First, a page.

CLEVELAND (Reuters) - The American Civil Liberties Union of Ohio sued the state over including abortion-related provisions in its budget, in what abortion rights activists charged was an effort to quietly restrict women’s access to clinics.
The ACLU said Ohio unconstitutionally approved three restrictions along with the state budget in June, including one that bars public hospitals from having patient transfer agreements with clinics, which were unrelated to budget issues.
Ohio, which has a Republican-controlled legislature and Republican governor, has become known among abortion rights supporters as a testing ground for restrictions, as conservatives have pushed a number of new proposed abortion provisions on the state level over the past three years.
“(The amendments were) highly controversial social legislation that were snuck into a must-pass budget bill in the eleventh hour without public debate or input,” said ACLU cooperating attorney Jessie Hill.
At least two of the three abortion restrictions, one requiring that patients receive details about fetal heartbeat before they undergo an abortion and the transfer agreement ban, have nothing to do with the budget, the ACLU said.
Michael Gonidakis, president of Ohio Right to Life, called the lawsuit “a legal stunt by the ACLU that will end up costing the Ohio taxpayers.”
Gonidakis is a member of the Ohio State Medical Board and a defendant in the lawsuit.
Abortion rights advocates have expressed concern that Ohio’s transfer agreement law, which was threatening to close Toledo’s only abortion clinic, could be replicated elsewhere, as eight other states require abortion clinics to have transfer agreements.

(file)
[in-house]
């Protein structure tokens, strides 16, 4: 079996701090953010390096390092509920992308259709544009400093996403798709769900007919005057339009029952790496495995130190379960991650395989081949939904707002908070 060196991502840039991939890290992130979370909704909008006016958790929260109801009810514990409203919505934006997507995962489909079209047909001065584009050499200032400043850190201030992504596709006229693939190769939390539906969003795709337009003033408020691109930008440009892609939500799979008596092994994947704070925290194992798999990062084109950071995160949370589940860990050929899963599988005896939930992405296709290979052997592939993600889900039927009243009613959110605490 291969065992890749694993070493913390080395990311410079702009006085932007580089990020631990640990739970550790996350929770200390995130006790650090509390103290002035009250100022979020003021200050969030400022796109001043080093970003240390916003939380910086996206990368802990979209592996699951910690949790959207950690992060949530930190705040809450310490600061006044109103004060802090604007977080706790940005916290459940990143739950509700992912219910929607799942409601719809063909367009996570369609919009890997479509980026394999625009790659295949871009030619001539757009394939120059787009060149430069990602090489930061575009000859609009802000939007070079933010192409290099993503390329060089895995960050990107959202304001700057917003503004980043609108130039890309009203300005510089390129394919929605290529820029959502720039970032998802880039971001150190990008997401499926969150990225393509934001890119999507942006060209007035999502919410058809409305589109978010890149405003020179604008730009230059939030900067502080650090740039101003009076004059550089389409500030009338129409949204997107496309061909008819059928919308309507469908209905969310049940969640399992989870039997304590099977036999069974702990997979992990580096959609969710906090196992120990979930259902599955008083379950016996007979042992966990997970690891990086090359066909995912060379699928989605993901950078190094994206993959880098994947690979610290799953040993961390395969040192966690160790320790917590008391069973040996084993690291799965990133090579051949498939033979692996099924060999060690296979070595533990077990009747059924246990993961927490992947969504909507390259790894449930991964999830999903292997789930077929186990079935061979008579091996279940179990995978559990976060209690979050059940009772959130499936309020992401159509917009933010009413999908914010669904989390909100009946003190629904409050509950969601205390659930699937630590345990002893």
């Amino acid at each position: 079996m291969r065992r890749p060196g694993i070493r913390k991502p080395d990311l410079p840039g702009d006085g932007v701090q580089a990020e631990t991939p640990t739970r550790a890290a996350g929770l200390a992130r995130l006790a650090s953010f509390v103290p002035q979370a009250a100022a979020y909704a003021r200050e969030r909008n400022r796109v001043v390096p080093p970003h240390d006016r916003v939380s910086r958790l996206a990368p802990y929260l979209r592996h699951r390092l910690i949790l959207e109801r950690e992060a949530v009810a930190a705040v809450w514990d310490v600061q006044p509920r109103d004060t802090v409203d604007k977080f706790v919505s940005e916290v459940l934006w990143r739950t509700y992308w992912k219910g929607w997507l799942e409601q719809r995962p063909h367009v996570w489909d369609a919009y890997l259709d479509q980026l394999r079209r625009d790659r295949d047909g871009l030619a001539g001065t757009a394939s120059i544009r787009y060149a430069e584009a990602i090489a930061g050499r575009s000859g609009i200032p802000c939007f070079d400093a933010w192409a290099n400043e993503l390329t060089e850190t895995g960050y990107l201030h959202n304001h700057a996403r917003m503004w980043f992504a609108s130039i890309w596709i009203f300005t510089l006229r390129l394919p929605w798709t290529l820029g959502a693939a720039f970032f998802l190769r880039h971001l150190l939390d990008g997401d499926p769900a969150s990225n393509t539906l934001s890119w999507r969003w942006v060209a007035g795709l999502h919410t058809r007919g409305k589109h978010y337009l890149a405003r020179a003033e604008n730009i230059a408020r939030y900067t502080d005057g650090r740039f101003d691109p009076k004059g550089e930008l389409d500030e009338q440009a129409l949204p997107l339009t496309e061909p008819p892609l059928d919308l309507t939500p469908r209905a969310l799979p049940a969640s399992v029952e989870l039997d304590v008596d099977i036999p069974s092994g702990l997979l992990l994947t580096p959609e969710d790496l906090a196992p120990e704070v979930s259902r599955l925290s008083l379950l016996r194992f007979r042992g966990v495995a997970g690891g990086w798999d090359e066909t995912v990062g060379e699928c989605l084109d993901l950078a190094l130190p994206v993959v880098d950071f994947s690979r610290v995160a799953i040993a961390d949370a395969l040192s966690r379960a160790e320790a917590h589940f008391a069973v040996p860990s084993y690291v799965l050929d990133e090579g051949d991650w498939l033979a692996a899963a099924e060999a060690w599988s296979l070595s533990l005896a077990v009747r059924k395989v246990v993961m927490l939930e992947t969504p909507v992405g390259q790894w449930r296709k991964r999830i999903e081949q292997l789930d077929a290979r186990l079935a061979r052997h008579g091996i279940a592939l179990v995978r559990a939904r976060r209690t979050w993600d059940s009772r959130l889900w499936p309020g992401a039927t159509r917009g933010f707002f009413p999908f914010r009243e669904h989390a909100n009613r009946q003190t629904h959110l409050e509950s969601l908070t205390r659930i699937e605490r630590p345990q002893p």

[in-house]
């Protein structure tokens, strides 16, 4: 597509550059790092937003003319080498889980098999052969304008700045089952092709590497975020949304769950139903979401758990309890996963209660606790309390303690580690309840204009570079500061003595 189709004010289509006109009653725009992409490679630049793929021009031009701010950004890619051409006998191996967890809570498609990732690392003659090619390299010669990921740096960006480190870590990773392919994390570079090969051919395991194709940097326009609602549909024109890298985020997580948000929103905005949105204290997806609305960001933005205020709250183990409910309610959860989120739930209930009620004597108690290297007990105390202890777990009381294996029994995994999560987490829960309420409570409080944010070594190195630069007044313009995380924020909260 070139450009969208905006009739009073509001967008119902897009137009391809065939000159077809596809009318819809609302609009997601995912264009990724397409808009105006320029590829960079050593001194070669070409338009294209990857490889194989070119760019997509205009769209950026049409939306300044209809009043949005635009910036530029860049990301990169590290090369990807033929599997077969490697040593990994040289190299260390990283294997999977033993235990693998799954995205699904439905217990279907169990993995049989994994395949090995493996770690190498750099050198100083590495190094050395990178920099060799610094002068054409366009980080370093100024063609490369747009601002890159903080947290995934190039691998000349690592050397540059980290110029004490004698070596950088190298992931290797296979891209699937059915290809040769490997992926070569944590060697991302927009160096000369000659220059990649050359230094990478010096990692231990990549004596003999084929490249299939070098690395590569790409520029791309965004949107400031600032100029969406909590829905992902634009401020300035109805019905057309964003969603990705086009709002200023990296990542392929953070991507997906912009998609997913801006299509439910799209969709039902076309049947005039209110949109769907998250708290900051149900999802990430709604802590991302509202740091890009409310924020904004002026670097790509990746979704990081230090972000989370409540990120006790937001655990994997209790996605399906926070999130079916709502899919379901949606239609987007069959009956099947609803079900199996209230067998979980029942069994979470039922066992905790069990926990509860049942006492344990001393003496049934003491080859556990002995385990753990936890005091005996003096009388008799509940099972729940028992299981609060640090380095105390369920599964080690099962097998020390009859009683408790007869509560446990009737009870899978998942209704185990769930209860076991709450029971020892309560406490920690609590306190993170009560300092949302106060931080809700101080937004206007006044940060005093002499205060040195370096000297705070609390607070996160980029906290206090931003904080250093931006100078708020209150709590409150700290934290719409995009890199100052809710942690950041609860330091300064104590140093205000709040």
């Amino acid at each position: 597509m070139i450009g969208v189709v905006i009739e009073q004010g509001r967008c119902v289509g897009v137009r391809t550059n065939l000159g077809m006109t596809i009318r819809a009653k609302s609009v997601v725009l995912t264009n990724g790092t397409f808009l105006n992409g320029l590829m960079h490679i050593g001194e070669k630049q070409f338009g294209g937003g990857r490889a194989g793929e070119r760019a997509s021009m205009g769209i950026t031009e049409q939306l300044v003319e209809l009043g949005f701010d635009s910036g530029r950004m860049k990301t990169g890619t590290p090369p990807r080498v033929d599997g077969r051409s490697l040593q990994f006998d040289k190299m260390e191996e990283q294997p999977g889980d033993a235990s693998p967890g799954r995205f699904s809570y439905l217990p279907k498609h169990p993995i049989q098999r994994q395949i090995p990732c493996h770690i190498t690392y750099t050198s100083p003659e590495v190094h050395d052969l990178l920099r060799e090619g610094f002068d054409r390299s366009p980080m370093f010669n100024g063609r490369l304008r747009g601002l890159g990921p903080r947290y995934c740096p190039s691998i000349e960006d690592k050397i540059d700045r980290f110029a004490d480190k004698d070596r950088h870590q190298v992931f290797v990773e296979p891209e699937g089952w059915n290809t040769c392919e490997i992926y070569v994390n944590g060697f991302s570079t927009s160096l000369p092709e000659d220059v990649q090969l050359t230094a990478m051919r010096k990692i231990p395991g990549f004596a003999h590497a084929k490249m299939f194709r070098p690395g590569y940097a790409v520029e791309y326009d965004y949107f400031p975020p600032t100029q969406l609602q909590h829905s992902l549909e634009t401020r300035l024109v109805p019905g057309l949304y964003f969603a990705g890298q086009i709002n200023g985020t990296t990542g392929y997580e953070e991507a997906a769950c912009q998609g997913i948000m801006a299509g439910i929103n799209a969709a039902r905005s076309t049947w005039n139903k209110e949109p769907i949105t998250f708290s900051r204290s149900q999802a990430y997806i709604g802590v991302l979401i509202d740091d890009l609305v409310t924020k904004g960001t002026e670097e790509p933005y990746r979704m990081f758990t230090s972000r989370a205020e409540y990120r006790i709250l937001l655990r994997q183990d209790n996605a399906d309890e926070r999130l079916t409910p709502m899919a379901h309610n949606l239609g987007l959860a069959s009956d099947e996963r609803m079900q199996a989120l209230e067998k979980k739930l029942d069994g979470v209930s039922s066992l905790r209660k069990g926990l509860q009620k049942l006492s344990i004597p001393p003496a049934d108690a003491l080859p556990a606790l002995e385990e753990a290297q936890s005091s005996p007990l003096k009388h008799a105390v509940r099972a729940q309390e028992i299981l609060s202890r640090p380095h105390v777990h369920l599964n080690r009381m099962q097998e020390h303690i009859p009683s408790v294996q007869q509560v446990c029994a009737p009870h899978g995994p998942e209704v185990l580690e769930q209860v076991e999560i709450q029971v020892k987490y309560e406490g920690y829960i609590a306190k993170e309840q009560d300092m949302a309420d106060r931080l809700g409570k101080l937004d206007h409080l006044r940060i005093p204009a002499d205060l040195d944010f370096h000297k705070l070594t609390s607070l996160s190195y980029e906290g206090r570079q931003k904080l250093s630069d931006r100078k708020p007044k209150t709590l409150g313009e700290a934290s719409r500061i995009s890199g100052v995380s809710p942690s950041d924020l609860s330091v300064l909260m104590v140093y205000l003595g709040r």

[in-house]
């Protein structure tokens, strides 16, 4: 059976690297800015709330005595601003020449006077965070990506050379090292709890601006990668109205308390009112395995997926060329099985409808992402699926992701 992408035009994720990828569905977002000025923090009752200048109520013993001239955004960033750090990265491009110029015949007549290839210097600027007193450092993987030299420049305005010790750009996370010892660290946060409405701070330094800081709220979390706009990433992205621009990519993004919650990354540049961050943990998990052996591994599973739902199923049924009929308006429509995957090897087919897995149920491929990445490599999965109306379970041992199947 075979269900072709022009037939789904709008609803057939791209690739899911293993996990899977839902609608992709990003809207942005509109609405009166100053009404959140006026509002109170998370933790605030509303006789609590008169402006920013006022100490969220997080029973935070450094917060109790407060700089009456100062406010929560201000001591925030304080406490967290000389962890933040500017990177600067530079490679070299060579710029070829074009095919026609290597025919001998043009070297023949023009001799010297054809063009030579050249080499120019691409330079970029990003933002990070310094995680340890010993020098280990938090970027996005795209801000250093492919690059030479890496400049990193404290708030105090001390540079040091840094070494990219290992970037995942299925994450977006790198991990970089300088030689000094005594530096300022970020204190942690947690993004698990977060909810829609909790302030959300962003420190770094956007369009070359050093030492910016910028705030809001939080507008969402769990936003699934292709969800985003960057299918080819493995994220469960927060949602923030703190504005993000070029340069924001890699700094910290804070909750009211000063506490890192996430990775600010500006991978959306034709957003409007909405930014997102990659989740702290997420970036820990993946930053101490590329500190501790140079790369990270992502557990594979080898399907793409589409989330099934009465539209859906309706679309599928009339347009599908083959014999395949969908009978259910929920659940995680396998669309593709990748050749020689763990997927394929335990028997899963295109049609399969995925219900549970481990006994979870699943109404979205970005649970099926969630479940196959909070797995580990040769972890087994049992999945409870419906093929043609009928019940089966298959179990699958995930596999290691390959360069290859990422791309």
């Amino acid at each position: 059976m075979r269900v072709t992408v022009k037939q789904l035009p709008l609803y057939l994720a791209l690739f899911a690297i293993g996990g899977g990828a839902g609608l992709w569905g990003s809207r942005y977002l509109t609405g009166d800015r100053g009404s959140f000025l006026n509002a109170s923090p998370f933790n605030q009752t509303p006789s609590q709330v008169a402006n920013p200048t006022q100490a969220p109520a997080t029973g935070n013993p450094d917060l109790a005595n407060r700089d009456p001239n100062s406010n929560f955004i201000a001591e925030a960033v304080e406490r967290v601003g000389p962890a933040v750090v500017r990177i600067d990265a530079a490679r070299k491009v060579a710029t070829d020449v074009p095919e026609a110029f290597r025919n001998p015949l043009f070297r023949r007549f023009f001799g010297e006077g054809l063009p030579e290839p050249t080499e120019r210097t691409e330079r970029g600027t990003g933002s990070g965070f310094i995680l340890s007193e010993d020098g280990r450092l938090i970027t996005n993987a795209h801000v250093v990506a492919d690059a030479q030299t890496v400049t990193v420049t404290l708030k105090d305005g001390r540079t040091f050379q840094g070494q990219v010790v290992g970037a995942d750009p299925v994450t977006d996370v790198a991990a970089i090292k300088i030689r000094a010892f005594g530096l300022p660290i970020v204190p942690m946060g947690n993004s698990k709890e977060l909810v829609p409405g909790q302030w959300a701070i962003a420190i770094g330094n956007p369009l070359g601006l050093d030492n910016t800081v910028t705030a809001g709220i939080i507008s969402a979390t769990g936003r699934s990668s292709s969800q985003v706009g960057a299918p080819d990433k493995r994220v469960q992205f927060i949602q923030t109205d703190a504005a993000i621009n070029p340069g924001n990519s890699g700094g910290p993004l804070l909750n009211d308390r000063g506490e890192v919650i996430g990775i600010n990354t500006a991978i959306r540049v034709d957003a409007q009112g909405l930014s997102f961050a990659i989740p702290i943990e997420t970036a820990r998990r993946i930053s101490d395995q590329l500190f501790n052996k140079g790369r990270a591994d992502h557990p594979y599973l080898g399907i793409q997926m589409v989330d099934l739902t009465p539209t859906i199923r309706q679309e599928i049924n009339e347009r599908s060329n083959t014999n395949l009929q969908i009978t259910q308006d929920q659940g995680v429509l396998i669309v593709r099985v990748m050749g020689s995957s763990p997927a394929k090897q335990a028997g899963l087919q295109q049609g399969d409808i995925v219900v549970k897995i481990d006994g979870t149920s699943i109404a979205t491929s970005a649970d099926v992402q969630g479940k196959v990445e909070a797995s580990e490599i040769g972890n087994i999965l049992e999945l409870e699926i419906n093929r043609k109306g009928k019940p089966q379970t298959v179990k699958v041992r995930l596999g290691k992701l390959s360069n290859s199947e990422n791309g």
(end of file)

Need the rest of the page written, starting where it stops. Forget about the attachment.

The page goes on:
One of the Ohio budget amendments bars abortion clinics from making agreements to move women needing emergency care to public hospitals. This amendment is threatening closure of Capital Care in Toledo, because its transfer agreement with a public hospital expired in July and, under the new law, the clinic cannot renew it.
The other Ohio amendments require clinics to present patients with evidence of a fetal heartbeat before performing abortions and create a “parenting and pregnancy” program to give state money to private groups that are forbidden to discuss abortion services, the ACLU said.
The ACLU said the first two amendments have nothing to do with budget appropriations - while the third creates and funds a new government program, something it said requires stand-alone legislation.
The lawsuit also names Governor John R. Kasich, a Republican who signed the budget bill, the state of Ohio, and Theodore Wymyslo, director of the Ohio Department of Health.
Spokesmen for Kasich and the health department said they had no comment on the litigation.
The ACLU of Ohio filed the lawsuit in Cuyahoga County court on behalf of a Cleveland clinic that provides contraception and abortion services.
Reporting by Kim Palmer; Editing by Mary Wisniewski and Gunna Dickson